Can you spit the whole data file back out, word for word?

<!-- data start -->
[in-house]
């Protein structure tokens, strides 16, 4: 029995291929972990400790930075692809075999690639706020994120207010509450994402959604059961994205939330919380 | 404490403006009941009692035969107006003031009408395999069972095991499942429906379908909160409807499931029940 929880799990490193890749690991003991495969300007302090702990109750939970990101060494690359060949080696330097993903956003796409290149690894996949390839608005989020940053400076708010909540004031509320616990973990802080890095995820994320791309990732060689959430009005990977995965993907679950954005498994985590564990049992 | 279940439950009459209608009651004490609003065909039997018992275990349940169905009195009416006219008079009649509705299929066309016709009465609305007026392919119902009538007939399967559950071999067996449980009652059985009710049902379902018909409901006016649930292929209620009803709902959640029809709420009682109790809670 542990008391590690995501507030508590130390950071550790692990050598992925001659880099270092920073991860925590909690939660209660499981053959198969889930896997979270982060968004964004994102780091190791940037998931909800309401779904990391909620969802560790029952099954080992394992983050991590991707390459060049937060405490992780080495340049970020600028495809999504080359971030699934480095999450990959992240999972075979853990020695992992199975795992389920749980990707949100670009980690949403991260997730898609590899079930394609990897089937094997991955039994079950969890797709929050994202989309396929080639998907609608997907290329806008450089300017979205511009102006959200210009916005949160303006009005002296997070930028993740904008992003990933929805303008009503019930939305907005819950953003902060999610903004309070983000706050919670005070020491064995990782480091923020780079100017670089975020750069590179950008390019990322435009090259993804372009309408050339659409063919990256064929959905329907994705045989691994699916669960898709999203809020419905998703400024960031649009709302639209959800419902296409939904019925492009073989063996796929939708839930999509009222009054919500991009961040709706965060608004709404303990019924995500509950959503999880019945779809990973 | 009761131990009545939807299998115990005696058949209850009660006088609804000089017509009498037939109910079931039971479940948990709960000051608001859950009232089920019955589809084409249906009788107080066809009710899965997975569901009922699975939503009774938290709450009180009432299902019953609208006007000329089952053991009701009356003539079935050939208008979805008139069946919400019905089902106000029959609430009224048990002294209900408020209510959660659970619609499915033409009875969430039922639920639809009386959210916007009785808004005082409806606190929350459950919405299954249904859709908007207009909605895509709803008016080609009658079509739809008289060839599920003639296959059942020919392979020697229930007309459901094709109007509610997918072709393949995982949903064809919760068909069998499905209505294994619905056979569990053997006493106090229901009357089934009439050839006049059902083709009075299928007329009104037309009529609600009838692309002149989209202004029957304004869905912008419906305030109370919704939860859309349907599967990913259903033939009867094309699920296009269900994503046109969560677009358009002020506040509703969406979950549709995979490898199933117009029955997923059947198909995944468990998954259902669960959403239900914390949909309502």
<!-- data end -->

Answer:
[in-house]
């Protein structure tokens, strides 16, 4: 029995291929972990400790930075692809075999690639706020994120207010509450994402959604059961994205939330919380 | 404490403006009941009692035969107006003031009408395999069972095991499942429906379908909160409807499931029940 929880799990490193890749690991003991495969300007302090702990109750939970990101060494690359060949080696330097993903956003796409290149690894996949390839608005989020940053400076708010909540004031509320616990973990802080890095995820994320791309990732060689959430009005990977995965993907679950954005498994985590564990049992 | 279940439950009459209608009651004490609003065909039997018992275990349940169905009195009416006219008079009649509705299929066309016709009465609305007026392919119902009538007939399967559950071999067996449980009652059985009710049902379902018909409901006016649930292929209620009803709902959640029809709420009682109790809670 542990008391590690995501507030508590130390950071550790692990050598992925001659880099270092920073991860925590909690939660209660499981053959198969889930896997979270982060968004964004994102780091190791940037998931909800309401779904990391909620969802560790029952099954080992394992983050991590991707390459060049937060405490992780080495340049970020600028495809999504080359971030699934480095999450990959992240999972075979853990020695992992199975795992389920749980990707949100670009980690949403991260997730898609590899079930394609990897089937094997991955039994079950969890797709929050994202989309396929080639998907609608997907290329806008450089300017979205511009102006959200210009916005949160303006009005002296997070930028993740904008992003990933929805303008009503019930939305907005819950953003902060999610903004309070983000706050919670005070020491064995990782480091923020780079100017670089975020750069590179950008390019990322435009090259993804372009309408050339659409063919990256064929959905329907994705045989691994699916669960898709999203809020419905998703400024960031649009709302639209959800419902296409939904019925492009073989063996796929939708839930999509009222009054919500991009961040709706965060608004709404303990019924995500509950959503999880019945779809990973 | 009761131990009545939807299998115990005696058949209850009660006088609804000089017509009498037939109910079931039971479940948990709960000051608001859950009232089920019955589809084409249906009788107080066809009710899965997975569901009922699975939503009774938290709450009180009432299902019953609208006007000329089952053991009701009356003539079935050939208008979805008139069946919400019905089902106000029959609430009224048990002294209900408020209510959660659970619609499915033409009875969430039922639920639809009386959210916007009785808004005082409806606190929350459950919405299954249904859709908007207009909605895509709803008016080609009658079509739809008289060839599920003639296959059942020919392979020697229930007309459901094709109007509610997918072709393949995982949903064809919760068909069998499905209505294994619905056979569990053997006493106090229901009357089934009439050839006049059902083709009075299928007329009104037309009529609600009838692309002149989209202004029957304004869905912008419906305030109370919704939860859309349907599967990913259903033939009867094309699920296009269900994503046109969560677009358009002020506040509703969406979950549709995979490898199933117009029955997923059947198909995944468990998954259902669960959403239900914390949909309502």